Kick-starting a collection
We believe anyone can buy art and so it follows that we also believe anyone can collect art too. It is not the sole preserve of the rich and famous. And starting a collection is a lot easier and a whole lot more affordable than you might think. However, there is a difference between buying art to simply fill your home and with truly collecting art. Becoming a collector requires investment, it is an investment in yourself: your personality and your time. Building a collection needs patience and instruction, but it is also a fun way to express yourself and support the arts!
A good way to start is to start small. As with most commodities in life, the bigger it is, the more expensive it will be. Smaller artworks make for the perfect beginning to any collection. Not only are the price tags more modest, but being able to buy more lets you explore your tastes and experiment with different artists and different artworks. But don’t be tempted to rush a collection. Take time to build an incredible collection, as opposed to simply a large one.
To build a collection, it really helps to learn more about the art world. That way you can start to train your eye and coming to understand different techniques will help you choose quality pieces. As well as flicking through some art, or art history, books, it is also worth doing some online research about contemporary art and artists: their training, their trajectory, their typical price points. Invaluable resources include artinfo and artnet. You can also find great insight in art magazines and newspaper reviews too.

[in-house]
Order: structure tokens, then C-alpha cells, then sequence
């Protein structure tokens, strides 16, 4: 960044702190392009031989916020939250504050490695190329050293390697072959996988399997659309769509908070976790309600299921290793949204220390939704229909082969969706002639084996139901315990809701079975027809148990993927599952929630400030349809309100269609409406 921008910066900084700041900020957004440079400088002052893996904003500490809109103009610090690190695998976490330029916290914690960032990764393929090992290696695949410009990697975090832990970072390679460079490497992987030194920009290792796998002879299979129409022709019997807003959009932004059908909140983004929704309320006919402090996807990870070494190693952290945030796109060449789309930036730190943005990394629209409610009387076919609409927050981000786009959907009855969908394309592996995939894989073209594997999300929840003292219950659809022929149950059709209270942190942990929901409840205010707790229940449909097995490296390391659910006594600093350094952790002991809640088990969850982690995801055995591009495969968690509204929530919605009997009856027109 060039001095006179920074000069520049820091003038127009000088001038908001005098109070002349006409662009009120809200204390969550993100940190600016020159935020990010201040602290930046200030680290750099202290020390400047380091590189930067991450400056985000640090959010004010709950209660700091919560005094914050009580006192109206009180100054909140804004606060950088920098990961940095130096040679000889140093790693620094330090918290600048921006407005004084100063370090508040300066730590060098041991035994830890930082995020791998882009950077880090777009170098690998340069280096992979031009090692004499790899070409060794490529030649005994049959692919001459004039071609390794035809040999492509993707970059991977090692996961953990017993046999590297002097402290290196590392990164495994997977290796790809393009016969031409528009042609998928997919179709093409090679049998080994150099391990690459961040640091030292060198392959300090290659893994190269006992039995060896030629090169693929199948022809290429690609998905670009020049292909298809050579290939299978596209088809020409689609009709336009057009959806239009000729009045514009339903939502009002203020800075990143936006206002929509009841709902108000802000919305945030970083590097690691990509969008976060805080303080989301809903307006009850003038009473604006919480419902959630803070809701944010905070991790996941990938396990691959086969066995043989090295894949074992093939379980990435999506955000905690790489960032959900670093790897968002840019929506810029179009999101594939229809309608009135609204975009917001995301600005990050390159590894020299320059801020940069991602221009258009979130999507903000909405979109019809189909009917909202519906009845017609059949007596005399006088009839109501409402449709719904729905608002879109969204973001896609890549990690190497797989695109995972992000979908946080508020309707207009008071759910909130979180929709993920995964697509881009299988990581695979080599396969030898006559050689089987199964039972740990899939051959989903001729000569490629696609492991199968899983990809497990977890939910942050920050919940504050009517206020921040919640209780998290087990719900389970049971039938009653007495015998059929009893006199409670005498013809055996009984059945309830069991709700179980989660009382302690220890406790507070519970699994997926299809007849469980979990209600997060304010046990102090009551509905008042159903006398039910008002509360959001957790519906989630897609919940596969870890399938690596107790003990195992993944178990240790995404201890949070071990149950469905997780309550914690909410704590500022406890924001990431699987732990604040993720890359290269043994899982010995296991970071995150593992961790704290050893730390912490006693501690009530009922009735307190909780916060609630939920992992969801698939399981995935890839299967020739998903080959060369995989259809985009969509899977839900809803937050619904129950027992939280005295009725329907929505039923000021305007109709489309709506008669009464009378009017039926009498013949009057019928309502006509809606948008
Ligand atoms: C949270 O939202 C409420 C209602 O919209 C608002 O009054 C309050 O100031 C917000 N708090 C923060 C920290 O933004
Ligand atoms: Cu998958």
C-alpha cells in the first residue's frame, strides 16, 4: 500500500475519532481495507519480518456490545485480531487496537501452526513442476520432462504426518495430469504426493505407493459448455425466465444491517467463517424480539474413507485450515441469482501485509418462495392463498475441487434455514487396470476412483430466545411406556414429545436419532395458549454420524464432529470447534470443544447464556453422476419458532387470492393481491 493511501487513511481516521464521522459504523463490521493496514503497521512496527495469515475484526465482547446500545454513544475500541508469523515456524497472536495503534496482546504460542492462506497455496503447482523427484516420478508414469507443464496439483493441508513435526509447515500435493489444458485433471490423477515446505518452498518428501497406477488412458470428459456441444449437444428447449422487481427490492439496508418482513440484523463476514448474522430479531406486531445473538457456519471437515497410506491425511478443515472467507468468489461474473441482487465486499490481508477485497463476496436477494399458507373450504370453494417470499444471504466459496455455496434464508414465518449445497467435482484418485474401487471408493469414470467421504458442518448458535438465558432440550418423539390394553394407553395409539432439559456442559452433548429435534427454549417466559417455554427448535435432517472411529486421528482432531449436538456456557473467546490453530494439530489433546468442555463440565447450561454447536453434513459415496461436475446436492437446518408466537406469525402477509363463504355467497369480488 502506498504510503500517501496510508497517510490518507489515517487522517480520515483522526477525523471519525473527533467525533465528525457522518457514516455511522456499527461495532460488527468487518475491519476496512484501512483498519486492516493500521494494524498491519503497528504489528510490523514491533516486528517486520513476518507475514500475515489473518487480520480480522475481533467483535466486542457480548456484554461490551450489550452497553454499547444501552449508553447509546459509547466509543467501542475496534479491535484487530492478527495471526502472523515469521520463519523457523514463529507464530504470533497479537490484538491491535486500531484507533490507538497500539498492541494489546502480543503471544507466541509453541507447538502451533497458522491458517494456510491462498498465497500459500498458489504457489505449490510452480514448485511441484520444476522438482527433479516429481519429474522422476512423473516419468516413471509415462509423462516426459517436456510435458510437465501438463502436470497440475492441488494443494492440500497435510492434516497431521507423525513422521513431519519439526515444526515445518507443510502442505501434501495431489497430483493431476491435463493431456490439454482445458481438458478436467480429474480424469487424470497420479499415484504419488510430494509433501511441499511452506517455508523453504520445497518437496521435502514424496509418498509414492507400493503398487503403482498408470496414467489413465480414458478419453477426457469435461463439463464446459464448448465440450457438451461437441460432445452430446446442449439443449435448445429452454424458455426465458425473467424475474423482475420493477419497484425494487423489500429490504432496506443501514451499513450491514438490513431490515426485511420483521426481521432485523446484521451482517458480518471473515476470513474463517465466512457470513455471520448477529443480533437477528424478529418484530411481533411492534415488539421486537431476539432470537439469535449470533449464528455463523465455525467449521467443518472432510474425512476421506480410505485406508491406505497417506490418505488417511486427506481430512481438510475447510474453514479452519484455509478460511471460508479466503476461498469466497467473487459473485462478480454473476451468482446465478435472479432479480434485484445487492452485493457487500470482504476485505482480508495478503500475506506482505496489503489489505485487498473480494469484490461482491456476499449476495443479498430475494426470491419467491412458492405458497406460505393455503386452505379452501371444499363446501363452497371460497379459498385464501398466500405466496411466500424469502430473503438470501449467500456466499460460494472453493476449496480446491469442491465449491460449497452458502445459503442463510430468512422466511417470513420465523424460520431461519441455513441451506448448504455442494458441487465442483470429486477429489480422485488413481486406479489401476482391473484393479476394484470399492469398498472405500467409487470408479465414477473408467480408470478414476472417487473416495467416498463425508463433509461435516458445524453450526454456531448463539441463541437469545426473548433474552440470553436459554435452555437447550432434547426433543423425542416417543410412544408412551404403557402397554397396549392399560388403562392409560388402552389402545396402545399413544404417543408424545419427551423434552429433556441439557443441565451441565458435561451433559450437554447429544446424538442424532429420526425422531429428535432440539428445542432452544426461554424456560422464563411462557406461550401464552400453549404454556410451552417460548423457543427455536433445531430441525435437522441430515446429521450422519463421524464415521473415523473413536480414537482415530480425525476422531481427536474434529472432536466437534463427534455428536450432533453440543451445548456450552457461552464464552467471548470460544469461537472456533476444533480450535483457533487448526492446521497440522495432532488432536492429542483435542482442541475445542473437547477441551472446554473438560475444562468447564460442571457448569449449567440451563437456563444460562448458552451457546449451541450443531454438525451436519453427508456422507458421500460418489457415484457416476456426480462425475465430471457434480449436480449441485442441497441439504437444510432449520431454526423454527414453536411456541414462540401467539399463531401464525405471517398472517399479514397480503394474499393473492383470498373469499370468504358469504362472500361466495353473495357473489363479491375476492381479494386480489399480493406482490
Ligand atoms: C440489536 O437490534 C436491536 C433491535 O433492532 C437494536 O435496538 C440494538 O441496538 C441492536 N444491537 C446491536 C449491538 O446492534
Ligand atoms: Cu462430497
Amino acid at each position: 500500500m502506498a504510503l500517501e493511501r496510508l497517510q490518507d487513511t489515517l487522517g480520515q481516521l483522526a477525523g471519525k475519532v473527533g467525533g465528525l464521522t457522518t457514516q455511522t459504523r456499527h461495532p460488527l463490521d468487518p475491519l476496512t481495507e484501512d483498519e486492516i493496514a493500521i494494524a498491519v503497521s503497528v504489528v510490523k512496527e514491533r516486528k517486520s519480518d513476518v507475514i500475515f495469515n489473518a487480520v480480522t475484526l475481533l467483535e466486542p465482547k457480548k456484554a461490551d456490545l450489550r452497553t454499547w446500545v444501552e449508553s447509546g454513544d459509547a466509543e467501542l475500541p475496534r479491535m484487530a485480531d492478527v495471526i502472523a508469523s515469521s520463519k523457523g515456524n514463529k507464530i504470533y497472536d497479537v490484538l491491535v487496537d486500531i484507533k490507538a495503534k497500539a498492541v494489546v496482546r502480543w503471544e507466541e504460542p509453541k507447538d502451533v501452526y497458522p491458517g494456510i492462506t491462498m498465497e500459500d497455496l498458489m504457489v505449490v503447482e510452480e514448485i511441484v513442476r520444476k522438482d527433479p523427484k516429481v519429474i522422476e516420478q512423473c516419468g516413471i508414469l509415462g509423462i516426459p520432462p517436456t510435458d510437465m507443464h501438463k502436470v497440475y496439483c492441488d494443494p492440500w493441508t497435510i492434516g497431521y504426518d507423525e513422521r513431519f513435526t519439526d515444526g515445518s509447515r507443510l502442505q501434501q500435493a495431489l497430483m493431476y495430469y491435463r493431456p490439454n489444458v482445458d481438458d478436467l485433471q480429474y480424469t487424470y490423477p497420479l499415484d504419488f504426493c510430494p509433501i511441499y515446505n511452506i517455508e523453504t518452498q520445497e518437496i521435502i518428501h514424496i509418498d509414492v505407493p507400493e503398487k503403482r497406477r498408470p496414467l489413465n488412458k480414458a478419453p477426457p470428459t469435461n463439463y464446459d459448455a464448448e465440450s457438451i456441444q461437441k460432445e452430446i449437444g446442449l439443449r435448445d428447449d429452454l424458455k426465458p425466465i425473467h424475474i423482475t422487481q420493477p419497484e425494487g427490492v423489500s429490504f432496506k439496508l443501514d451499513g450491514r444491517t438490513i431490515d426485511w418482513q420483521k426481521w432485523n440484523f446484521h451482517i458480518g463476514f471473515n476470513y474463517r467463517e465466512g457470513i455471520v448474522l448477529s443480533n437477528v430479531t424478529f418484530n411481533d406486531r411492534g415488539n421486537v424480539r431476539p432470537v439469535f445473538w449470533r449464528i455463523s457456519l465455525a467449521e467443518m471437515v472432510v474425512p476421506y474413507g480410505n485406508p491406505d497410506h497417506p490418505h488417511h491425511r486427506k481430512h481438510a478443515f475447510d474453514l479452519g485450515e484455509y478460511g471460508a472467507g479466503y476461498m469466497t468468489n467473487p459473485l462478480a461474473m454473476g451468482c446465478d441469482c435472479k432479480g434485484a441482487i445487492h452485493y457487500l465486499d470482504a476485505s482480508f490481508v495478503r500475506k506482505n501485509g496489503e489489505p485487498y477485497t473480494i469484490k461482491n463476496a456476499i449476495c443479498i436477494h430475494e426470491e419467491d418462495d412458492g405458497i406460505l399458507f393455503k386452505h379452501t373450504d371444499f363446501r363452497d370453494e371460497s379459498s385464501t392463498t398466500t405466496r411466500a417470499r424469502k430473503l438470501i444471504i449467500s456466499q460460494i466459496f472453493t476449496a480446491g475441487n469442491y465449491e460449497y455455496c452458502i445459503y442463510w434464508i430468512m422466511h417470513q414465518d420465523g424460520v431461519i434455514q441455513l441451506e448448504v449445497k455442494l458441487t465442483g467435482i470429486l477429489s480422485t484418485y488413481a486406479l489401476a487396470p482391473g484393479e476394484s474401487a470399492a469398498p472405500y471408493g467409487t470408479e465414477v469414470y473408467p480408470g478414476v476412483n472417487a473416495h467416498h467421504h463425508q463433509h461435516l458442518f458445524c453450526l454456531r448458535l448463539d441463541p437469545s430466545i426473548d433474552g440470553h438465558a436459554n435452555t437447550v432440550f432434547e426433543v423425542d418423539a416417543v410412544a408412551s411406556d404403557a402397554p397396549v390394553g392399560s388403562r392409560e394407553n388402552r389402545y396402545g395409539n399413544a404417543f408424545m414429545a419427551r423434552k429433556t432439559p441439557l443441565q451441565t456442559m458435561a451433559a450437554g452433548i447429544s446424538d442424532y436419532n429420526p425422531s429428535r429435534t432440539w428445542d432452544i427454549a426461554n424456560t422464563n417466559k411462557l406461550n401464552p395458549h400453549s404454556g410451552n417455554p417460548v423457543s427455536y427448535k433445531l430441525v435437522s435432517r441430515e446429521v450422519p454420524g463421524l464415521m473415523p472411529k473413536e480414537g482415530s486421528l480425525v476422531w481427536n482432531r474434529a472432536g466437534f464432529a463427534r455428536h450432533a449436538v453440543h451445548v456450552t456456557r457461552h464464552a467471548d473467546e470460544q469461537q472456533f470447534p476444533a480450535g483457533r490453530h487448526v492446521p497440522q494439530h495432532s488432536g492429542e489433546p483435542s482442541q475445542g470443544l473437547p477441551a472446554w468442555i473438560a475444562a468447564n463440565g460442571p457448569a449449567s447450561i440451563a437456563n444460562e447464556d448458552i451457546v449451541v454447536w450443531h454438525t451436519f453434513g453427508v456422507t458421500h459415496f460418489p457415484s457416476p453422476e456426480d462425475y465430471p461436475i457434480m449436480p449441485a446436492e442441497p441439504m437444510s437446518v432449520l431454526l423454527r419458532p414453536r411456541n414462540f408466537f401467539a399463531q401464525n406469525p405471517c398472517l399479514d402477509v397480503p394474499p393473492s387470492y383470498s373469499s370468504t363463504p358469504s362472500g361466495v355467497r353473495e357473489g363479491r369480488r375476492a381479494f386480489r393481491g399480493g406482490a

Discover your tastes
As well as learning about the art world to start a collection, you also need to learn about your own likes and dislikes. Collecting is usually thought of as a more methodical approach to acquiring art. Within a collection, it is expected that there will be a certain amount of cohesion: whether that is defining what resonates with you, or building round a loose theme e.g. subject matter, style, artists or medium. Having said that though, as long as you have a sense of what you can afford and you pick pieces that you connect with, then you can’t get much wrong. Art should be an emotional experience, so the biggest mistake you could make is buying something you don’t love.
Going to see as much art as you possibly can is another great way to develop that budding collector’s eye. Visit museums, galleries, art fairs of course, and any other art happenings you come across. And speak to people! Pick the brains of gallery owners, museum curators and even the artists themselves. They are there to help and eager to share their expertise. You could also follow the careers of artists you like. Sign yourself up to artist, gallery, and museum mailing lists for invites to special events, peruse blogs, visit studio openings…basically, just get involved!